8. Comment
    Bruce Carter

    RAAS and BP control may be "all we have" but some researchers are already reporting higher success through more intensive therapy. While we do need to ask "what next?", meanwhile should not neglect to determine whether RAAS can be used more effectively.

    As to whether proteinuria should be its own target, is exactly the premise these groups are pursuing, with seemingly remarkable results at slowing and even halting CKD progression for far more patients than would normally be expected on standard therapy.

  9. Comment
    Bruce Carter

    Reviews of various strategies include: http://www.ncbi.nlm.nih.gov/pubmed/17700639

    More recent:


    Several agents (e.g., tranilast/Rizaben) now have a very well established human safety profile, so at the very least these can now be brought forward to human trials for CKD applications.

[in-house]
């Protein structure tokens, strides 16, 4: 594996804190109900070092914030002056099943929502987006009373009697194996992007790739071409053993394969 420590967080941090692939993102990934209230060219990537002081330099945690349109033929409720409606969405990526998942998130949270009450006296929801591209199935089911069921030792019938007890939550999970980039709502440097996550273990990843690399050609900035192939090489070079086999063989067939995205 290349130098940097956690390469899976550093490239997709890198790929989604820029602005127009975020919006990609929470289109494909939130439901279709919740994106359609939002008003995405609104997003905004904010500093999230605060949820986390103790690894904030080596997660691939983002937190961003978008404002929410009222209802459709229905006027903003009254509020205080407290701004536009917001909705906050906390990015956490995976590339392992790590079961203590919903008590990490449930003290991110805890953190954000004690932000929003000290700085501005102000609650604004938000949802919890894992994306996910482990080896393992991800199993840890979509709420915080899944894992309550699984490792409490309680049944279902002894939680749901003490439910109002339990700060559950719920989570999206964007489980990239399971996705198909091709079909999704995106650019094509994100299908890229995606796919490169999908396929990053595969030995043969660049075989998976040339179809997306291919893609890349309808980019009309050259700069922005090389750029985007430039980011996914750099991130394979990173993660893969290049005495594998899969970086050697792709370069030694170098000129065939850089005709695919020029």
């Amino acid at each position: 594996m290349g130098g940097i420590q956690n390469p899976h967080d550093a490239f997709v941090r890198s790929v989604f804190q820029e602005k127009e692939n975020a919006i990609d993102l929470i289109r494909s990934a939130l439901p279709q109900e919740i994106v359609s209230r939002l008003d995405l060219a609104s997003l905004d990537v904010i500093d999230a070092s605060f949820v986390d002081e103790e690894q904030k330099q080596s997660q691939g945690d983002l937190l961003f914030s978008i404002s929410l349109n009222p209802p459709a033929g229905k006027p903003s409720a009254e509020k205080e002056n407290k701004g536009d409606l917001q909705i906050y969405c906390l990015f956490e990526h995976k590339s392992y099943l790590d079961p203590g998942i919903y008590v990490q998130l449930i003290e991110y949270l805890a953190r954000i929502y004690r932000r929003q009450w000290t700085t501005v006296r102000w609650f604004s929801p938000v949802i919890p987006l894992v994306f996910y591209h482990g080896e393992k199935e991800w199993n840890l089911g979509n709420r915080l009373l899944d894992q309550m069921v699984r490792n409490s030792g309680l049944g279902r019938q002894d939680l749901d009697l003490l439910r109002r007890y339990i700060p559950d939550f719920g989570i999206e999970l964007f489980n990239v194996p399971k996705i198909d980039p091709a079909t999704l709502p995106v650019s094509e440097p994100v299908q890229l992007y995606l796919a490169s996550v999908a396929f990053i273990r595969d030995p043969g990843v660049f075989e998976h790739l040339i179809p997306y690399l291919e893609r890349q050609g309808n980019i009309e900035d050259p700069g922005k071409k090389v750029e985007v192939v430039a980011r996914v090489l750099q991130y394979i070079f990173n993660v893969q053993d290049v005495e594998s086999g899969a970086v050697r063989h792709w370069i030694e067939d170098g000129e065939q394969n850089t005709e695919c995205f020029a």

It is time to move beyond treating just the symptoms of CKD, and target the root causes of progression pathways.

    Trustworthy biomarkers will be key, as creatinine-doubling and similar endpoints present an excessive barrier to more rapid assesment of such a wide array of potential new therapies. Accomplishing the goals of this topic will require investigating many of these.

  10. Comment
    Daniel Batlle

    The next step after RAAS blockade is to enhance the degradation of AngiotensinII. There is good experimental data in Hypertention and Diabetic models of Kideny disease that amplification of ACE2 leads to the degradation of Angiotensin II and it may be reno-protective.

  11. Comment
    Bruce Carter

    Also, direct renin inhibition (e.g., Aliskiren) might accomplish similar goals, but needs to be tested through direct head to head testing specifically for CKD protection vs. ACE/ARB.

    (Whether DRI's will represent "superiority" remains an open question, but there are plausible reasons to believe they may be so.)